Best Friends Animal Society

Lisa Barrett, Best Friends Animal Society Alabama state director, meets with Lee County commissioners and animal control at the Bennie Adkins Meeting Center. 

The national nonprofit organization Best Friends Animal Society offered assistance to members of the Lee County Commission in its mission to eliminate animal euthanasia in the state of Alabama.

“We help promote lifesaving programming,” said Lisa Barrett, Alabama state director for the society. “Best Friends will come to your shelters and humane societies, stay up to a year and a half and help implement new programs. We are a national organization in all 50 states, including Alaska and Hawaii. Our goal is to have a no-kill nation by 2025.”

Barrett held a presentation for the county commission, animal control and concerned residents last week at the Bennie Adkins Meeting Center.

“I started in November of last year,” Barrett said. “Alabama was ranked third in the United States for the highest killing state. I have collected enough data from 80 organizations, and that has brought us down to rank sixth through the 2017 numbers. The 2018 numbers will be the middle of July. When those numbers come in, I’m hoping we will be bumped down to 10th.”

Supported by donations, adoption centers and large conglomerates such as the Coca-Cola and Walt Disney companies, the animal society establishes partnerships and funds services for spay and neuter, adoption, transportation and marketing programs.

“Out of the 68 Alabama counties, there are 14 that have no shelters at all,” Barrett said. “Six shelters in Alabama account for 44 percent of the euthanasias within the state. We average about 119,000 euthanasias a year. We are at the save rate of about 58 percent as of 2017.

"To be what the animal organization considers a no-kill shelter, you have to have a live-release rate of 90 percent or better for three to six consecutive months.”

Community cat program

After visiting the Lee County Humane Society and speaking with Friends of Lee County Animal Control, Barrett determined the county had a large population of cats, and the nonprofit’s trap, neuter and return program could be beneficial, she said.

“Our main goal is to help get TNR, which is trap, neuter and return community cat program in counties,” Barrett said. “That’s about the only way we are going to get cats where they are not getting euthanized at an alarming rate.”

The TNR cat community program captures feral and non-feral cats from 8 weeks to 9 years old to be spayed and neutered, injected with a rabies vaccination and returned to the capture site.

“What you are doing there is eliminating kittens from being born,” Barrett said. “You’re also preventing rabies from being spread because they are vaccinated. You’re also letting these cats that deserve to live to be returned back to communities where they have been living.”

Large dog programs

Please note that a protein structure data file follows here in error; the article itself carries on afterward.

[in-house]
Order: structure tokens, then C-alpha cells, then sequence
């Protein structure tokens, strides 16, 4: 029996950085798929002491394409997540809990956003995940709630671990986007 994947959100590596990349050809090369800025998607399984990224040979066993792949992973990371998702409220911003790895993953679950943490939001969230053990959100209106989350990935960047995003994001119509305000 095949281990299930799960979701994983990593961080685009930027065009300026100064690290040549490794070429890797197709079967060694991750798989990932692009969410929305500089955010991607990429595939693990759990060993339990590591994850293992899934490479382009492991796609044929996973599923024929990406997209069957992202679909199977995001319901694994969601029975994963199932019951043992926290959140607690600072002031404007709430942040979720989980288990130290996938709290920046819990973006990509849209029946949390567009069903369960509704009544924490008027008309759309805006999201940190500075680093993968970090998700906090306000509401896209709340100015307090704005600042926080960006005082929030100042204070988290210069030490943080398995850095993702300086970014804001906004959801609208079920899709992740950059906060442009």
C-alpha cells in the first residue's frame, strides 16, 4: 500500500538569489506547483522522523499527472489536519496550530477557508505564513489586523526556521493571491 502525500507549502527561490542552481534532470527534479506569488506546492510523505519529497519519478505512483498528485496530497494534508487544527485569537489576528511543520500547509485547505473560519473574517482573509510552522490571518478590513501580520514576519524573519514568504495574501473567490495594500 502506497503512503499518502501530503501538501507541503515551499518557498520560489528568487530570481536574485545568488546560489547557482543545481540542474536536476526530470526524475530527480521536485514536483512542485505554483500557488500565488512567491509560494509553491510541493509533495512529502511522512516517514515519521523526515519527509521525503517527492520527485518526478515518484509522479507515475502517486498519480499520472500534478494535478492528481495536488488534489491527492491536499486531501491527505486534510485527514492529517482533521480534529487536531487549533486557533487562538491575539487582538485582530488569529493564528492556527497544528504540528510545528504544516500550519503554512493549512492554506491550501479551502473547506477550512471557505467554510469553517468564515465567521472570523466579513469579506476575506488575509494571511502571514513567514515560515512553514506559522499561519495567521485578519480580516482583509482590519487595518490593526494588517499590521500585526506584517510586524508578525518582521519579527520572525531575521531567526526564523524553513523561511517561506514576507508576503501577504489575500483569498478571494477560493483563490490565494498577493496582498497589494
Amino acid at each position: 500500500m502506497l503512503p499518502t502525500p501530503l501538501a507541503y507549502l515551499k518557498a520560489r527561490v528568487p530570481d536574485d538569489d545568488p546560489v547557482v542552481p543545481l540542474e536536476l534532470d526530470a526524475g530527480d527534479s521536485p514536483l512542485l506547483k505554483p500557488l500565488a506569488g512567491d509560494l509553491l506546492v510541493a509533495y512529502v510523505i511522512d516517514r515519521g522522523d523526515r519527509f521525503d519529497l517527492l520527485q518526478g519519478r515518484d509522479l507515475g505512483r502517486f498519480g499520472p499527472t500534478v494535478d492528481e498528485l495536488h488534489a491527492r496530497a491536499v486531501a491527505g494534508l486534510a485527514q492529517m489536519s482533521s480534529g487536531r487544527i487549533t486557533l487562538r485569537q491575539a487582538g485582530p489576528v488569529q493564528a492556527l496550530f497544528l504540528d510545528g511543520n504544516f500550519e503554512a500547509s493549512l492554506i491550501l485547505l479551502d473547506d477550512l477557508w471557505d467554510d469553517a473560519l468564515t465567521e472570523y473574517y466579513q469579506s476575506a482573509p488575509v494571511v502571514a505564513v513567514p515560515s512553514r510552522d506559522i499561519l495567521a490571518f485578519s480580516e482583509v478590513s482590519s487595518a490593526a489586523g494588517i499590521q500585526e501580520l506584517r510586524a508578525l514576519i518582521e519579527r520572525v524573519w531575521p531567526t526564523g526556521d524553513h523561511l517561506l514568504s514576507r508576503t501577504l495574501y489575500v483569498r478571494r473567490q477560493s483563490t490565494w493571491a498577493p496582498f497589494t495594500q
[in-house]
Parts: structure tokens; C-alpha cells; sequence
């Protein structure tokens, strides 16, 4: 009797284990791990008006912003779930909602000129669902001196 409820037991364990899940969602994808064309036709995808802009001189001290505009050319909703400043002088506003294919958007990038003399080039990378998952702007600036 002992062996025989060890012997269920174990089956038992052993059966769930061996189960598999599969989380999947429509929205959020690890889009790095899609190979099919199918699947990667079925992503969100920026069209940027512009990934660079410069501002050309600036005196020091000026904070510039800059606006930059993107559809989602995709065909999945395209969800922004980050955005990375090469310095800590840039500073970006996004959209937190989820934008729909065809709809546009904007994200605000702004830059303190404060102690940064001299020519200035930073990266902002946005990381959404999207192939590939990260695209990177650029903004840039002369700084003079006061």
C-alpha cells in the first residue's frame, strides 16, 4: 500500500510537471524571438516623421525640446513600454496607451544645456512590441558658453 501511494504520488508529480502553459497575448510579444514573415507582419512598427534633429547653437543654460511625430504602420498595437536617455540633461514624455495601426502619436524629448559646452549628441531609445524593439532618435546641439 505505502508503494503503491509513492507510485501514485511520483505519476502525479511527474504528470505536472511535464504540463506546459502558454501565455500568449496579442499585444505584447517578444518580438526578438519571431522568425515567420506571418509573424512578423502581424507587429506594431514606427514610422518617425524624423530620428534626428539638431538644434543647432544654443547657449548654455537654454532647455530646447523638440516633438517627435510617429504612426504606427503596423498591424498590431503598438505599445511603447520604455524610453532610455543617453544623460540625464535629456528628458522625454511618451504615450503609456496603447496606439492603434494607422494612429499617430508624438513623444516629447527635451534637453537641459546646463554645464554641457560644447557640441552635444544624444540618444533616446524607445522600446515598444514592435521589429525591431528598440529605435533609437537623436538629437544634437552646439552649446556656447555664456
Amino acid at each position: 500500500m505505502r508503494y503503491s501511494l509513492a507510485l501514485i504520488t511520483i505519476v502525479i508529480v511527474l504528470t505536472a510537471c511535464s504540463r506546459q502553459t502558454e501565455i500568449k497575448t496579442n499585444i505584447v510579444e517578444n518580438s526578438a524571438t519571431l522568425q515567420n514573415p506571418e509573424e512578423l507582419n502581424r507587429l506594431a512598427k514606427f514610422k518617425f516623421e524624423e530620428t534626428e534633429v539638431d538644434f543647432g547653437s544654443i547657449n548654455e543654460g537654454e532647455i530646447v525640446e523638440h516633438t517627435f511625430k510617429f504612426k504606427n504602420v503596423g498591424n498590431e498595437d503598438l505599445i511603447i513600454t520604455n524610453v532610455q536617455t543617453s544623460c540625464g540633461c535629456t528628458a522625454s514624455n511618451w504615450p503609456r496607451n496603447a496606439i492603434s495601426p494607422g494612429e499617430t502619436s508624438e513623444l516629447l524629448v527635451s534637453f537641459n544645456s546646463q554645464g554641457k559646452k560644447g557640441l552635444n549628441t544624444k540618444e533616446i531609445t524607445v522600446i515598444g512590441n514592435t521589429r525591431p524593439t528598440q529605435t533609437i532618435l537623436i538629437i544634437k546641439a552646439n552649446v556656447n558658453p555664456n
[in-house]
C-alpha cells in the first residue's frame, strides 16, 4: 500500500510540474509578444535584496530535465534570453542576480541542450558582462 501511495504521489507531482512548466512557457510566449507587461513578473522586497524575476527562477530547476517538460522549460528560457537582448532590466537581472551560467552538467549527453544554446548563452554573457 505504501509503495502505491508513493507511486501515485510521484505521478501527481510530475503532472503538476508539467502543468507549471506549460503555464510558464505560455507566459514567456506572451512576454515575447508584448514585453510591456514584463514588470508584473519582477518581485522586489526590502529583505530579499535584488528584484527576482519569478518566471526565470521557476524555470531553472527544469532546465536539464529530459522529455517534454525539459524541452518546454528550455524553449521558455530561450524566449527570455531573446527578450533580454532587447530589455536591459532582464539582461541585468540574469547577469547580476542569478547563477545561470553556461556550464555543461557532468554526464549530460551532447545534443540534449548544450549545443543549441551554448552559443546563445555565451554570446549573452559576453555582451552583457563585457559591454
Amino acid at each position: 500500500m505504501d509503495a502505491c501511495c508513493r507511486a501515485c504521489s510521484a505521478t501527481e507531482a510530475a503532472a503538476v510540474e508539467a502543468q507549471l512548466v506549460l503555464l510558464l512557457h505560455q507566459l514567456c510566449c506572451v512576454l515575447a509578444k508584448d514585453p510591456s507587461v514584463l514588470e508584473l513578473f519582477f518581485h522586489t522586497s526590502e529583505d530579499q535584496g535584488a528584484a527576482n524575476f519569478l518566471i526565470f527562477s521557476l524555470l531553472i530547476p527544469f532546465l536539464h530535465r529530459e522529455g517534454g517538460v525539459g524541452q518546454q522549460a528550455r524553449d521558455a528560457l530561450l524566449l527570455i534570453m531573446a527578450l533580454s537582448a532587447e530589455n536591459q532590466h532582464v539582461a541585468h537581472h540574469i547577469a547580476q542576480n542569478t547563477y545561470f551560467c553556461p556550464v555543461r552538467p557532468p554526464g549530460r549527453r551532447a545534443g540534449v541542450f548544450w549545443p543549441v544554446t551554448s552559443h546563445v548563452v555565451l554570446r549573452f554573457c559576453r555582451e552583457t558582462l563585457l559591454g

Barrett recommended the next priority of the county to be the utilization of the society's large dog programs by focusing primarily on adoptions.

“The thing with large dogs is there are not many rescues with large dogs,” Barrett said. “With transports and rescues, you allow rescues to take animals. There’s no fee involved because you’ve already done vaccines. Once they pull what’s left, you have room for more adoptions, which means more money for large dogs.”

The shelters can use the extra funds from smaller dogs and cats to fund the stay of a larger dog as the shelter searches for an adoptee, she added.

Other services

Best Friends Animal Society provides additional services such as training for volunteers and fosters, locating shelters to transport animals, affordable spay and neuter programs, raising awareness in advertisements, acquiring donors for more funding and encouraging state legislation to consider animal control initiatives.

Barrett said she seeks the collaboration of county commissioners to create a trust in residents by sharing euthanasia statistics and encouraging community involvement.

“Being a pet lover, I’m all about the pets, so I can see (the Lee County Commission) getting together and talking about the possibilities,” District 5 Commissioner Richard LaGrand said. “I enjoyed the presentation, and I thought it was very informative. Several things stuck out to me, like the cat program. I can see some things happening with it.”

Commissioners Sheila Eckman of District 1 and Robert Ham of District 4 attended Barrett’s presentation as well. Ham said the county commission will discuss the animal society’s offer as a whole before facilitating a partnership.

Lee County residents interested in the Best Friends Animal Society can contact Barrett at (678) 877-9986 or lisabarrett@bestfriends.org, and can visit the society's website at bestfriends.org for more information.


$3.95 a month: Get unlimited access to OANow.com so when news breaks, you know the facts.

Our award-winning team of journalists is at its best in covering news in East Alabama. For a limited time, get a digital subscription for just $3.95 a month.
Sign up now at oanow.com/subscribe

Recommended for you

Load comments